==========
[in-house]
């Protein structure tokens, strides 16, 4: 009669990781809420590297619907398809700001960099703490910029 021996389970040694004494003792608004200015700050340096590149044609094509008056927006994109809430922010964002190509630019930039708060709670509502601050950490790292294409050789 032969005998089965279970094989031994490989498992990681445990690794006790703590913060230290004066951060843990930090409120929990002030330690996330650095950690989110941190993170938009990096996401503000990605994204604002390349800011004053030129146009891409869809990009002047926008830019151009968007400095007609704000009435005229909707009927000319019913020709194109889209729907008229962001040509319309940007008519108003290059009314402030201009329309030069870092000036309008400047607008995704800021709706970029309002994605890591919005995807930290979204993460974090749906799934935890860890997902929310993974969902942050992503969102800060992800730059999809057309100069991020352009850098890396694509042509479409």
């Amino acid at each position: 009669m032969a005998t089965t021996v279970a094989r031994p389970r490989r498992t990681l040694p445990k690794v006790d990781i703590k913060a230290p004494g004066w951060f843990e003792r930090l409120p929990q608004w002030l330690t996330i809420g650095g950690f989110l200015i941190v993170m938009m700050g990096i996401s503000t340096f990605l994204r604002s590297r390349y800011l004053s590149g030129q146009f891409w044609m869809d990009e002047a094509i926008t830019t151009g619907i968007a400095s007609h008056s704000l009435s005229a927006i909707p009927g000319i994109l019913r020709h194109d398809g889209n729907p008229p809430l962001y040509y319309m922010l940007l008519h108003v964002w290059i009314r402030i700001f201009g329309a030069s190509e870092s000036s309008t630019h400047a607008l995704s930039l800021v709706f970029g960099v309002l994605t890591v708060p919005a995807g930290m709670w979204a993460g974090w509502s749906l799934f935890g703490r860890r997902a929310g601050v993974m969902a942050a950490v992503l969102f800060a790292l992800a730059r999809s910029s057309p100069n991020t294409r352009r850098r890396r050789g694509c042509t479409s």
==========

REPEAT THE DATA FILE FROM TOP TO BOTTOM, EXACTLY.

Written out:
[in-house]
């Protein structure tokens, strides 16, 4: 009669990781809420590297619907398809700001960099703490910029 021996389970040694004494003792608004200015700050340096590149044609094509008056927006994109809430922010964002190509630019930039708060709670509502601050950490790292294409050789 032969005998089965279970094989031994490989498992990681445990690794006790703590913060230290004066951060843990930090409120929990002030330690996330650095950690989110941190993170938009990096996401503000990605994204604002390349800011004053030129146009891409869809990009002047926008830019151009968007400095007609704000009435005229909707009927000319019913020709194109889209729907008229962001040509319309940007008519108003290059009314402030201009329309030069870092000036309008400047607008995704800021709706970029309002994605890591919005995807930290979204993460974090749906799934935890860890997902929310993974969902942050992503969102800060992800730059999809057309100069991020352009850098890396694509042509479409």
């Amino acid at each position: 009669m032969a005998t089965t021996v279970a094989r031994p389970r490989r498992t990681l040694p445990k690794v006790d990781i703590k913060a230290p004494g004066w951060f843990e003792r930090l409120p929990q608004w002030l330690t996330i809420g650095g950690f989110l200015i941190v993170m938009m700050g990096i996401s503000t340096f990605l994204r604002s590297r390349y800011l004053s590149g030129q146009f891409w044609m869809d990009e002047a094509i926008t830019t151009g619907i968007a400095s007609h008056s704000l009435s005229a927006i909707p009927g000319i994109l019913r020709h194109d398809g889209n729907p008229p809430l962001y040509y319309m922010l940007l008519h108003v964002w290059i009314r402030i700001f201009g329309a030069s190509e870092s000036s309008t630019h400047a607008l995704s930039l800021v709706f970029g960099v309002l994605t890591v708060p919005a995807g930290m709670w979204a993460g974090w509502s749906l799934f935890g703490r860890r997902a929310g601050v993974m969902a942050a950490v992503l969102f800060a790292l992800a730059r999809s910029s057309p100069n991020t294409r352009r850098r890396r050789g694509c042509t479409s």